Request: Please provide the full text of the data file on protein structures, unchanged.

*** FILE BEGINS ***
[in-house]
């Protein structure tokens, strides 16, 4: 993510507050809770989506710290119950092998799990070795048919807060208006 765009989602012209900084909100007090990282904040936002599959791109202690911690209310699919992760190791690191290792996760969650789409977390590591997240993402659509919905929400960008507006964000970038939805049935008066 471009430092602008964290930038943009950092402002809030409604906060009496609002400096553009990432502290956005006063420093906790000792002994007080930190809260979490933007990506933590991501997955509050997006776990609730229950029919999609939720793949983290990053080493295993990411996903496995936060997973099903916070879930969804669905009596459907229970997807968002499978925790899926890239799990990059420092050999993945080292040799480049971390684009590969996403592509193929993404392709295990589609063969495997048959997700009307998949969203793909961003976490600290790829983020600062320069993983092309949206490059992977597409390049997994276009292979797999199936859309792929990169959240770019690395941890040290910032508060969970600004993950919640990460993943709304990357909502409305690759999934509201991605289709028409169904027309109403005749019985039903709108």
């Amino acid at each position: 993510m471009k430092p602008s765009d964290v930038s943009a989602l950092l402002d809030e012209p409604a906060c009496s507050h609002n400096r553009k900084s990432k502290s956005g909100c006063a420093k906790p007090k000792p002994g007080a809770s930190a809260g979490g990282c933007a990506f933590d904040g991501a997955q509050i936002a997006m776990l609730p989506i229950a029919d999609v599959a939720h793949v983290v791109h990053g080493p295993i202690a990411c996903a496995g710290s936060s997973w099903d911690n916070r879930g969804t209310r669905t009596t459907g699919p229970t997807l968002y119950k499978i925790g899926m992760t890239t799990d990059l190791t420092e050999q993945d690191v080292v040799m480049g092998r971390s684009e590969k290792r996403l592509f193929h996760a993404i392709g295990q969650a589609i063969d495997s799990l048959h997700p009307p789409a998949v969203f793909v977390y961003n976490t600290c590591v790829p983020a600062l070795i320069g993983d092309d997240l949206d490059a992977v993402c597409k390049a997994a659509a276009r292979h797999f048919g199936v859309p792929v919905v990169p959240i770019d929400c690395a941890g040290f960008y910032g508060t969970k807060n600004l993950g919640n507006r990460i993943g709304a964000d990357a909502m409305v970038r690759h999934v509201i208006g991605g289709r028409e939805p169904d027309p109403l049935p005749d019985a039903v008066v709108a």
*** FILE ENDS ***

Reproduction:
[in-house]
């Protein structure tokens, strides 16, 4: 993510507050809770989506710290119950092998799990070795048919807060208006 765009989602012209900084909100007090990282904040936002599959791109202690911690209310699919992760190791690191290792996760969650789409977390590591997240993402659509919905929400960008507006964000970038939805049935008066 471009430092602008964290930038943009950092402002809030409604906060009496609002400096553009990432502290956005006063420093906790000792002994007080930190809260979490933007990506933590991501997955509050997006776990609730229950029919999609939720793949983290990053080493295993990411996903496995936060997973099903916070879930969804669905009596459907229970997807968002499978925790899926890239799990990059420092050999993945080292040799480049971390684009590969996403592509193929993404392709295990589609063969495997048959997700009307998949969203793909961003976490600290790829983020600062320069993983092309949206490059992977597409390049997994276009292979797999199936859309792929990169959240770019690395941890040290910032508060969970600004993950919640990460993943709304990357909502409305690759999934509201991605289709028409169904027309109403005749019985039903709108």
């Amino acid at each position: 993510m471009k430092p602008s765009d964290v930038s943009a989602l950092l402002d809030e012209p409604a906060c009496s507050h609002n400096r553009k900084s990432k502290s956005g909100c006063a420093k906790p007090k000792p002994g007080a809770s930190a809260g979490g990282c933007a990506f933590d904040g991501a997955q509050i936002a997006m776990l609730p989506i229950a029919d999609v599959a939720h793949v983290v791109h990053g080493p295993i202690a990411c996903a496995g710290s936060s997973w099903d911690n916070r879930g969804t209310r669905t009596t459907g699919p229970t997807l968002y119950k499978i925790g899926m992760t890239t799990d990059l190791t420092e050999q993945d690191v080292v040799m480049g092998r971390s684009e590969k290792r996403l592509f193929h996760a993404i392709g295990q969650a589609i063969d495997s799990l048959h997700p009307p789409a998949v969203f793909v977390y961003n976490t600290c590591v790829p983020a600062l070795i320069g993983d092309d997240l949206d490059a992977v993402c597409k390049a997994a659509a276009r292979h797999f048919g199936v859309p792929v919905v990169p959240i770019d929400c690395a941890g040290f960008y910032g508060t969970k807060n600004l993950g919640n507006r990460i993943g709304a964000d990357a909502m409305v970038r690759h999934v509201i208006g991605g289709r028409e939805p169904d027309p109403l049935p005749d019985a039903v008066v709108a």